Barack Obama has "charisma", the special power of a person to inspire fascination and loyalty. But with the eruption of the Reverend Jeremiah Wright's recent remarks and a worsening economy, a new situation is testing Obama's charismatic appeal, and this raises an important question. Does charisma originate in the individual, in the followers, or in the situation? As I argue in my recent book The Powers to Lead, the answer is all three.
Charisma proves surprisingly hard to identify in advance. Dick Morris, the political consultant, reports that in his experience, "charisma is the most elusive of political traits because it doesn't exist in reality; only in our perception once a candidate has made it by hard work and good issues." Political scientists have tried to create charisma scales that would predict votes or presidential ratings, but they have not proven fruitful. Like Obama, John F. Kennedy is often described as charismatic, but obviously not for everyone since he failed to capture a majority of the popular vote, and his ratings varied during his presidency.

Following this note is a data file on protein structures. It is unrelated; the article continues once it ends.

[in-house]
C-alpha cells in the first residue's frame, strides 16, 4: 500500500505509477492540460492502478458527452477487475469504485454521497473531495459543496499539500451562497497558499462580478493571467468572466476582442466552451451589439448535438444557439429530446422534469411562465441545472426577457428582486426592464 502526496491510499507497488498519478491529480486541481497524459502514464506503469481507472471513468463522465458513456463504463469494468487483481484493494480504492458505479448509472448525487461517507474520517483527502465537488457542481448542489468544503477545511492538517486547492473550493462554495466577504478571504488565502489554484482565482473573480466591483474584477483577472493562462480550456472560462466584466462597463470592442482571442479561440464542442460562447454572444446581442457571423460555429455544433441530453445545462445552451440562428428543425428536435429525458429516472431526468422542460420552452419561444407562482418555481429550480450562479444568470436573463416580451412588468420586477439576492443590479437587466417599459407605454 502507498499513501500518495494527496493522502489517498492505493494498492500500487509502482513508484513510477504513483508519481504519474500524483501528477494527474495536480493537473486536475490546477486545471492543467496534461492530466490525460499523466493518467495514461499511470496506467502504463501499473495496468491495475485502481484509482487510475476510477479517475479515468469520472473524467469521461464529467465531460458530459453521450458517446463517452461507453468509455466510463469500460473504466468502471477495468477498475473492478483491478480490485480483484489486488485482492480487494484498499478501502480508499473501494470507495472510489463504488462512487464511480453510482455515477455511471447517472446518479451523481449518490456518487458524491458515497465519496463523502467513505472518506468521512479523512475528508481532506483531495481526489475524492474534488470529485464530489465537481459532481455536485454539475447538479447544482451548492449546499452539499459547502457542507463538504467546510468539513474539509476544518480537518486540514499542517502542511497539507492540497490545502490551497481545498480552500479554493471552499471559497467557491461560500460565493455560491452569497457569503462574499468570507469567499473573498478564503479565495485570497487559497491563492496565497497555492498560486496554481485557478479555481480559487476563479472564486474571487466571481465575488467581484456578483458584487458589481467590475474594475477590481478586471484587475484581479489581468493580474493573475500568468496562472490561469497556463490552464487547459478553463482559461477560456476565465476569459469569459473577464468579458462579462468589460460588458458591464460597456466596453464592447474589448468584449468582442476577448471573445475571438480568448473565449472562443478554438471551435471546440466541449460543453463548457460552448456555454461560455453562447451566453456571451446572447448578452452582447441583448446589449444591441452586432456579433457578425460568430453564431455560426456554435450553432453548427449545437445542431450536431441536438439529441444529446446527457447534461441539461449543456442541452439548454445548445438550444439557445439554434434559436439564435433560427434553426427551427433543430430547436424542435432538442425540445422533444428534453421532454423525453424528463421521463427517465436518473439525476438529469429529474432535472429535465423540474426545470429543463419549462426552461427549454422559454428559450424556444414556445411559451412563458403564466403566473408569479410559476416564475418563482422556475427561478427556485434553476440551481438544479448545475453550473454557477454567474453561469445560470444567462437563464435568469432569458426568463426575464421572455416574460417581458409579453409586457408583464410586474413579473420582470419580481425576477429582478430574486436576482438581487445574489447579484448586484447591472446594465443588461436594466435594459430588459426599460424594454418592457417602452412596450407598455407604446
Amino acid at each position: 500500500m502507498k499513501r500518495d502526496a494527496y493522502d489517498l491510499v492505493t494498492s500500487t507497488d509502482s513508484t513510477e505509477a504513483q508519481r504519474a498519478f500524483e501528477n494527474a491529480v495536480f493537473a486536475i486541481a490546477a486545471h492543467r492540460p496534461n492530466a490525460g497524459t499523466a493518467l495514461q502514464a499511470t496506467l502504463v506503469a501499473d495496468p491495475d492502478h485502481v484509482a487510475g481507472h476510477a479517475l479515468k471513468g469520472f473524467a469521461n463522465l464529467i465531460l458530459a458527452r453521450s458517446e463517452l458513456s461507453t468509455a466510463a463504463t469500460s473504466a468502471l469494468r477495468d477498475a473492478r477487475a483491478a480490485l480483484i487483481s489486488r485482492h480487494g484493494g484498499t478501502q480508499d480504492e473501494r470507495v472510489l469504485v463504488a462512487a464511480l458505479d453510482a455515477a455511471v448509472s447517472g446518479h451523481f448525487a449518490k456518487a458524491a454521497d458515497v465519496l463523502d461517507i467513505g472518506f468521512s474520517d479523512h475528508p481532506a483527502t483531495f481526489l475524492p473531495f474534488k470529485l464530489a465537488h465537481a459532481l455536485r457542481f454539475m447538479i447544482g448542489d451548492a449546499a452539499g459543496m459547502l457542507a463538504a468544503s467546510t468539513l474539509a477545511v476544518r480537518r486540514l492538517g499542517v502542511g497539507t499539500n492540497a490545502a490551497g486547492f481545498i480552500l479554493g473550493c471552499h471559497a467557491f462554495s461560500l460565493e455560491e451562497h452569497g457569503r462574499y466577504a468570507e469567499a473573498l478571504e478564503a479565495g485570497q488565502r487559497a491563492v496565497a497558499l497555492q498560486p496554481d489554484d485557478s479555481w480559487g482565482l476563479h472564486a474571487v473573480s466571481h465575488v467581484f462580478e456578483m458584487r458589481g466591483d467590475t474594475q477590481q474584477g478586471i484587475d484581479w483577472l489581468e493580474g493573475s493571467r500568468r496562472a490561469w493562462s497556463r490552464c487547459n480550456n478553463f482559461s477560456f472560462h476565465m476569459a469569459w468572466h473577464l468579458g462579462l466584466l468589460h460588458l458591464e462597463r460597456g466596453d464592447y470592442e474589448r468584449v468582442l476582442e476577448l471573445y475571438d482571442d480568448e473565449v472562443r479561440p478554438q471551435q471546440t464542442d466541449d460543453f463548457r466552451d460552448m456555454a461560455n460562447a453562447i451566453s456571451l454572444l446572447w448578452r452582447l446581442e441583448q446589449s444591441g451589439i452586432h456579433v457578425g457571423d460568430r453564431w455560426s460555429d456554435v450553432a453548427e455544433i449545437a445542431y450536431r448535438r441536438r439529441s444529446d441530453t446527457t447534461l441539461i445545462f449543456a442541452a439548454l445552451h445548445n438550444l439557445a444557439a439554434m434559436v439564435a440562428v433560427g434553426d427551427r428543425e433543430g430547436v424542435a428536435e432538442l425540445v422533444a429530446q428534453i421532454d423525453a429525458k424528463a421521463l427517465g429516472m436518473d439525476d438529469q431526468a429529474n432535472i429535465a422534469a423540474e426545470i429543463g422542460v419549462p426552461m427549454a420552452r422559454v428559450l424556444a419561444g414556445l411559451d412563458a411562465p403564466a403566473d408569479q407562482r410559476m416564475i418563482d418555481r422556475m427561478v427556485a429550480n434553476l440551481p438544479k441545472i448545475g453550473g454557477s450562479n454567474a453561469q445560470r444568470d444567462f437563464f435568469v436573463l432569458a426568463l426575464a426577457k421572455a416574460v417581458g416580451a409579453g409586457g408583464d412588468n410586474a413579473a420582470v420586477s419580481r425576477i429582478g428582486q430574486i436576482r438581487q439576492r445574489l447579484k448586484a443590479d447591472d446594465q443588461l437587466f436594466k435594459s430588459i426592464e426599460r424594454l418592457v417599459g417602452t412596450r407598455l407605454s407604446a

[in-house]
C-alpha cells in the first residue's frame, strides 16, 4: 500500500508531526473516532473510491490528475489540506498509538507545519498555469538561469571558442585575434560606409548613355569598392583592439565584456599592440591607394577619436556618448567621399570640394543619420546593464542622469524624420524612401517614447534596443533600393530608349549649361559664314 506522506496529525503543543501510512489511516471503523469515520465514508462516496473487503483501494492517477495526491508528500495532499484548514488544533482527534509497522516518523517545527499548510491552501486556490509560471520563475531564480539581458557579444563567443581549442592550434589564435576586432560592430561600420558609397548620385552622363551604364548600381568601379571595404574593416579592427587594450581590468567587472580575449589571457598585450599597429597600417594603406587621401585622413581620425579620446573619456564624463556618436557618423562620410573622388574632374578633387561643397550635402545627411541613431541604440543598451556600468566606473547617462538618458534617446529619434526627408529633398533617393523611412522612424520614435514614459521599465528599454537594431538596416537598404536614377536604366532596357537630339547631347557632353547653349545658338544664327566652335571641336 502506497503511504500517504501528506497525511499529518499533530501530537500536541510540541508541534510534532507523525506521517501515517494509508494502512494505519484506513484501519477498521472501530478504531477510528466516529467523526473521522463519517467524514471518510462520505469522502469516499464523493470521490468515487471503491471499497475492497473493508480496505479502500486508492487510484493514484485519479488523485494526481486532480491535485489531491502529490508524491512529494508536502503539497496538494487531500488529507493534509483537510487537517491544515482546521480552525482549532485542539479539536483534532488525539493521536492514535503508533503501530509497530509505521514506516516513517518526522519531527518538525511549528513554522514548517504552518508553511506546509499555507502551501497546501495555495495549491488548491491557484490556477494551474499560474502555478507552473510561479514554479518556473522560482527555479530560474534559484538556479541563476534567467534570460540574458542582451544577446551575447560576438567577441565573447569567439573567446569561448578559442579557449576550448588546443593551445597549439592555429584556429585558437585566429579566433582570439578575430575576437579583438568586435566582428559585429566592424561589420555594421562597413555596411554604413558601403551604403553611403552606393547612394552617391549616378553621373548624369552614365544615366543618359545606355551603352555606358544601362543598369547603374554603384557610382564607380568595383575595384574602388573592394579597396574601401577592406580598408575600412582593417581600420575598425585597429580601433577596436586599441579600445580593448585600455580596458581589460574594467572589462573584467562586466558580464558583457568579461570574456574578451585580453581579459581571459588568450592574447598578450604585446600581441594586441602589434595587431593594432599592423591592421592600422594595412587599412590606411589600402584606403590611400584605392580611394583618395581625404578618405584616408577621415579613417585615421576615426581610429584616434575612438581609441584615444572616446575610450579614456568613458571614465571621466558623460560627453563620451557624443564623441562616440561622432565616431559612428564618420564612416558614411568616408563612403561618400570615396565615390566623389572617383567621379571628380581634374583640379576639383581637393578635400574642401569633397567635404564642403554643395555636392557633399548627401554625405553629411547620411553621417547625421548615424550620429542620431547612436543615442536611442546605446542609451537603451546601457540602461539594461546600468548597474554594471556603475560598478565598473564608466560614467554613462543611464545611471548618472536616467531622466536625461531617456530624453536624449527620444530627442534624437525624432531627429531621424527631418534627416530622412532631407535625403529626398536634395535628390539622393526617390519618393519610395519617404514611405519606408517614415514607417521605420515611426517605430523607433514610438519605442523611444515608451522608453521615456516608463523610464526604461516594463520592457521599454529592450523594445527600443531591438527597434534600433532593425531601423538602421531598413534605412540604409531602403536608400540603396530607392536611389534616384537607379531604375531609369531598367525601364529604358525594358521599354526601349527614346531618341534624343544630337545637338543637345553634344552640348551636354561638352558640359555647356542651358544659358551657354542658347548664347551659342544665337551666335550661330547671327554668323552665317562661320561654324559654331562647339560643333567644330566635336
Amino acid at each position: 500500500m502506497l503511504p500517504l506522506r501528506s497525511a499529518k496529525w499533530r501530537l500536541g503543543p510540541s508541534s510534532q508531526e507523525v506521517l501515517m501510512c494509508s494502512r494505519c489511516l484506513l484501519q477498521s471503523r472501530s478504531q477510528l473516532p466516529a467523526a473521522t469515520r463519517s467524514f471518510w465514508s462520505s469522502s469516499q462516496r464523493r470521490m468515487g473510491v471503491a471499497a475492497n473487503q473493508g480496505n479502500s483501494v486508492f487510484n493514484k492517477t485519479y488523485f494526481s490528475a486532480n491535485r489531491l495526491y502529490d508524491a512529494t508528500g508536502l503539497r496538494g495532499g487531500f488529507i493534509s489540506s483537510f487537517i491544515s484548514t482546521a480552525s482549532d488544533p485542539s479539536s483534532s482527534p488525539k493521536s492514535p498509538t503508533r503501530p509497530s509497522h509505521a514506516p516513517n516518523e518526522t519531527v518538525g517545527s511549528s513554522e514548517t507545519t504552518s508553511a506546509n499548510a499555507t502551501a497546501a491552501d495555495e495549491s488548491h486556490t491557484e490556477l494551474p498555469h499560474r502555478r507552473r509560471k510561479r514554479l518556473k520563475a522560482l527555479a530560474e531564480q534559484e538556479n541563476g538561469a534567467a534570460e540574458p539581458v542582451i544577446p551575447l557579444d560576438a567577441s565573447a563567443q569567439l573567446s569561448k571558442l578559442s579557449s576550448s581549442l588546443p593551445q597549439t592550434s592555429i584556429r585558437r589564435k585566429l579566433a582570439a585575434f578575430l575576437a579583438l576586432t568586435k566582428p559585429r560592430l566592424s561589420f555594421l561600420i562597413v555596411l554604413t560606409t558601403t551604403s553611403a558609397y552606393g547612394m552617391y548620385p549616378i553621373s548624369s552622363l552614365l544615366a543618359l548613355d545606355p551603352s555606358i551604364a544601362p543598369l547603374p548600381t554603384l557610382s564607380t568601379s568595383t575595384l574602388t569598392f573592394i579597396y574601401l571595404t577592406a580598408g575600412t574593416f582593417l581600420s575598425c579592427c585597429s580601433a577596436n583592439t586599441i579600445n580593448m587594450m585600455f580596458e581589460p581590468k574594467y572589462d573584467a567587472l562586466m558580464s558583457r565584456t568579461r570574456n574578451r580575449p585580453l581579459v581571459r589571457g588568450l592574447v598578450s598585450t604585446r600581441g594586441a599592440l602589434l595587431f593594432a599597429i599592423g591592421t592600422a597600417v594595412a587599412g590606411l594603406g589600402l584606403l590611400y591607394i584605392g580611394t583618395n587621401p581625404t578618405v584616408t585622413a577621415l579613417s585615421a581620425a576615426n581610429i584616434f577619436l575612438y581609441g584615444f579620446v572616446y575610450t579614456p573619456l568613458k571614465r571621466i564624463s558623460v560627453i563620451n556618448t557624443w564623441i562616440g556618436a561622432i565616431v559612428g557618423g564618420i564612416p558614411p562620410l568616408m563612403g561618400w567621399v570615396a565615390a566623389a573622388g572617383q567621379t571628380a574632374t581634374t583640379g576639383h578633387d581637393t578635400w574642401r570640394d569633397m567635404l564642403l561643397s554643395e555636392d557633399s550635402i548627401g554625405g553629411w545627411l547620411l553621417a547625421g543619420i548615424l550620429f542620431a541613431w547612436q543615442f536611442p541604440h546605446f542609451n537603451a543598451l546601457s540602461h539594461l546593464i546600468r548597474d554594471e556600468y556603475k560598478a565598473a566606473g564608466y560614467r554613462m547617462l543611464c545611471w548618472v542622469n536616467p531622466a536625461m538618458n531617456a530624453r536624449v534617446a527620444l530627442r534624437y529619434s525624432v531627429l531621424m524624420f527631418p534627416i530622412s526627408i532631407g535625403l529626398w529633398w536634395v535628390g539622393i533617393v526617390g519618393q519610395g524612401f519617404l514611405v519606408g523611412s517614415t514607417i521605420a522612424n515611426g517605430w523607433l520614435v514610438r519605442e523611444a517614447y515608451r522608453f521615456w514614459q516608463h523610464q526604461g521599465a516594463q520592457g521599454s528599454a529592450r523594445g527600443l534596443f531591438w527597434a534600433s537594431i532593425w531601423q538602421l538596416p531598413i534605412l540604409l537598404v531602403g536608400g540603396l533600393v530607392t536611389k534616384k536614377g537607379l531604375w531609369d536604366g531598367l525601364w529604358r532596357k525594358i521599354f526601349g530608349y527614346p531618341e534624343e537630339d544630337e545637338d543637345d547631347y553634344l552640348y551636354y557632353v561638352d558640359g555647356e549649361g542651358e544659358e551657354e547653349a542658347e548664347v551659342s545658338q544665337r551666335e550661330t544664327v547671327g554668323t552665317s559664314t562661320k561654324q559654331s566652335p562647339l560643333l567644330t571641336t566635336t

Followers are more likely to attribute charisma to leaders when they feel a strong need for change, often in the context of a personal, organizational or social crisis. For example, the British public did not see Winston Churchill as a charismatic leader in 1939, but a year later, his vision, confidence, and communications skills made him charismatic in the eyes of the British people given the anxieties they felt after the Dunkirk evacuation. Yet by 1945, when the public focus turned from winning the war to the construction of a welfare state, Churchill was voted out of office. His charisma did not predict his electoral defeat. The change in followers' needs was a better predictor.
The columnist Peggy Noonan has written, "Barack Obama has a great thinking look. It's a very present look. He seems more in the moment than handling the moment." Clearly this is one of the reasons that Obama has a reputation for charisma. But another part of his charisma is in the eyes of his followers. We know it when we see it, but in the case of charisma, we are also looking in a mirror. As the economy worsens and old racial divisions re-emerge, the national debate changes. This will be the true test of Obama's charisma. Charisma tells us something about a candidate, but even more about ourselves, the mood of the country, and the types of change we desire. The coming weeks will be an interesting test.